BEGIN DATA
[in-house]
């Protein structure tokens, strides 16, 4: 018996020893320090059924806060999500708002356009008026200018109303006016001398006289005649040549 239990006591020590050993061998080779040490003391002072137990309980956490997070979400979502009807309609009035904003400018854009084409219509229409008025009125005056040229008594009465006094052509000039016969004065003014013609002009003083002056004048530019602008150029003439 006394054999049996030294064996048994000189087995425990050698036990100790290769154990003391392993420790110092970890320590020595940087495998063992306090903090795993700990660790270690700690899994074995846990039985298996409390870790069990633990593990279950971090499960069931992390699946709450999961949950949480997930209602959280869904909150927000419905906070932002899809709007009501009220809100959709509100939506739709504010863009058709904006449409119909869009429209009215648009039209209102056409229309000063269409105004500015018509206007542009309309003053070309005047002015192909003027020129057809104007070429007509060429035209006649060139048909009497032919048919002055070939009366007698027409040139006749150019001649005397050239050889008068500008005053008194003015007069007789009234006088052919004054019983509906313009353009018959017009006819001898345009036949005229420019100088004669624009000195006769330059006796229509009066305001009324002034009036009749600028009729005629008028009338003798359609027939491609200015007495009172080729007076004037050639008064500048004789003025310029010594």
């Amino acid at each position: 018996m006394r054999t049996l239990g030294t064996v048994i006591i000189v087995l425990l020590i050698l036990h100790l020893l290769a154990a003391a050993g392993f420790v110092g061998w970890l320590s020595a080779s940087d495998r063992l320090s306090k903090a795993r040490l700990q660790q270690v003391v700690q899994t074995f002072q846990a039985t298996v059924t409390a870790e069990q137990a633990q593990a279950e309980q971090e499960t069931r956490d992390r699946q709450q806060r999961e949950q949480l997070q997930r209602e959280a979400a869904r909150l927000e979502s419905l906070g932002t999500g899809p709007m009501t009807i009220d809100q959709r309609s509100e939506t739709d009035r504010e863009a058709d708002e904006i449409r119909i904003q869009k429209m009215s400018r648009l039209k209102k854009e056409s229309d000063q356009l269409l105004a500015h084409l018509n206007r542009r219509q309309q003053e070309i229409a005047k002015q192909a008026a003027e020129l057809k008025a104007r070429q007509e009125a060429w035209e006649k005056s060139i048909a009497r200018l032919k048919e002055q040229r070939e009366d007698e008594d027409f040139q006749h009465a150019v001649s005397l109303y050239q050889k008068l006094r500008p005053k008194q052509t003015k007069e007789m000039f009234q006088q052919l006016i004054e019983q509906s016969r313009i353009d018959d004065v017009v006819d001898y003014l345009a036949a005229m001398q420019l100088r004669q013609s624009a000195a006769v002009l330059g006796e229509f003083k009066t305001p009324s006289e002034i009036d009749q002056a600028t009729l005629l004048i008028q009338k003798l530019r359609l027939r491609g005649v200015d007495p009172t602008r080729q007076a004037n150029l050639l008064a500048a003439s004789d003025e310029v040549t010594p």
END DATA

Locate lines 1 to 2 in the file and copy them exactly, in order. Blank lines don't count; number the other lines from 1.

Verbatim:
[in-house]
């Protein structure tokens, strides 16, 4: 018996020893320090059924806060999500708002356009008026200018109303006016001398006289005649040549 239990006591020590050993061998080779040490003391002072137990309980956490997070979400979502009807309609009035904003400018854009084409219509229409008025009125005056040229008594009465006094052509000039016969004065003014013609002009003083002056004048530019602008150029003439 006394054999049996030294064996048994000189087995425990050698036990100790290769154990003391392993420790110092970890320590020595940087495998063992306090903090795993700990660790270690700690899994074995846990039985298996409390870790069990633990593990279950971090499960069931992390699946709450999961949950949480997930209602959280869904909150927000419905906070932002899809709007009501009220809100959709509100939506739709504010863009058709904006449409119909869009429209009215648009039209209102056409229309000063269409105004500015018509206007542009309309003053070309005047002015192909003027020129057809104007070429007509060429035209006649060139048909009497032919048919002055070939009366007698027409040139006749150019001649005397050239050889008068500008005053008194003015007069007789009234006088052919004054019983509906313009353009018959017009006819001898345009036949005229420019100088004669624009000195006769330059006796229509009066305001009324002034009036009749600028009729005629008028009338003798359609027939491609200015007495009172080729007076004037050639008064500048004789003025310029010594």